The appellate court also noted that the policy did not define the term “wage.” The appellate court thus looked to definitions of the word, found in dictionaries, to determine its “ordinary and popular sense.” Merriam-Webster defines “wage” as “a payment usually of money for labor or services usually according to contract and on an hourly, daily, or piecework basis.” The Oxford English Dictionary defines it as “[a] payment to a person for service rendered.” Applying these ordinary definitions of “wage,” the appellate court reasoned that employer reimbursements of work-related expenditures are not payments made in exchange for labor or services. The employment reimbursement claims were thus not “wage” claims.  

The appellate court further reasoned that the purpose of the sections 2800 and 2802 are not to ensure compensation for labor or services rendered, but to prevent employers from passing their operating expenses on to their employees.Further, the appellate court cited a California Supreme Court decision, Smith v. Rae-Venter Law Group, 29 Cal. 4th 345, 353 (Cal. 2002), superseded by statute on other grounds as stated in Sampson v. Parking Service 2000 Com. Inc., 117 Cal.App.4th 212, 220 (Cal. Ct. App. 2004)), which characterized employee reimbursement claims as “non wage” claims.  

Notably, the Southern California Pizza court rejected Underwriters’ reliance on two insurance decisions, Admiral Ins. Co. v. Kay Automotive Distributors, Inc., 82 F. Supp. 3d 1175, 1181-82 (C.D. Cal. 2015), and Phase II Transportation, Inc. v. Carolina Casualty Ins. Co., 228 F. Supp. 3d 999, 1006 (C.D. Cal. 2017), involving similar wage-and-hour exclusions, in which federal district courts ruled that section 2802 is a wage-and-hour law. The Southern California Pizza court noted that it was neither bound by those federal decisions, nor did it find them persuasive. The Admiral court had concluded that section 2802 is a wage-and-hour law because: (1) it is often paired with minimum wage and overtime claims in lawsuits brought by employees, (2) courts often describe such lawsuits as “wage-and-hour” lawsuits, without distinguishing section 2802 as a business expense claim. The Southern California Pizza court did not find Admiral persuasive because Admiral did not address the ordinary meaning of the term “wage and hour law,” which is a key first step in the interpretation of an insurance policy. The Southern California Pizza court found that Phase II likewise skipped that analytical first step.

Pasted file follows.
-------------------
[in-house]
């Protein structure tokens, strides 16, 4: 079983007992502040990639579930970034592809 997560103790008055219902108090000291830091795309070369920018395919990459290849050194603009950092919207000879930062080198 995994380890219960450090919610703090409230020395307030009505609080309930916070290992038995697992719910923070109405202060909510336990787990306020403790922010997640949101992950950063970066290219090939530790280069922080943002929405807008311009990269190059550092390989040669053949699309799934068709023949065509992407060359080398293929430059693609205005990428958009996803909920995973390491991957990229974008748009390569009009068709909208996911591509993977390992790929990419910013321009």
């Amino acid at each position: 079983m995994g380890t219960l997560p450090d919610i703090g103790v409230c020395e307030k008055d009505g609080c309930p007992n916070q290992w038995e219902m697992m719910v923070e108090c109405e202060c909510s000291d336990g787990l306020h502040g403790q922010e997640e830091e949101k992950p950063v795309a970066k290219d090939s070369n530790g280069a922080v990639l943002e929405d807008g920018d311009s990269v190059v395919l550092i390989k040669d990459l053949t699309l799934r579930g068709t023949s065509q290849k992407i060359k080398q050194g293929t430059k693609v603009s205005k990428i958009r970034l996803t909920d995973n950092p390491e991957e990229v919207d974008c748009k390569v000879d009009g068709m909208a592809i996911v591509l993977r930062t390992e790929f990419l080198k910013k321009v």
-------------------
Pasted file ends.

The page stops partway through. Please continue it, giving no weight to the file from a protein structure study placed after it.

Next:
D.      Practical implications 

The main “take-away” from this case is that California courts continue to construe exclusions narrowly, against insurers and in favor of coverage. Insurers who wish to exclude coverage for certain risks need to phrase exclusions in clear and precise language, which leaves no room for doubt or ambiguity.   

The Southern California Pizza court also emphasized that, in construing an insurance policy, California courts will read its provisions in their “ordinary and popular sense,” as a “layperson” would, not as how “they might be analyzed by an attorney or an insurance expert.” Thus, even if an employment law attorney or insurance specialist might consider an employee expense reimbursement claim to be a “wage-and-hour” claim, that is not necessarily how a layperson would understand it, and it is a layperson’s understanding that generally governs.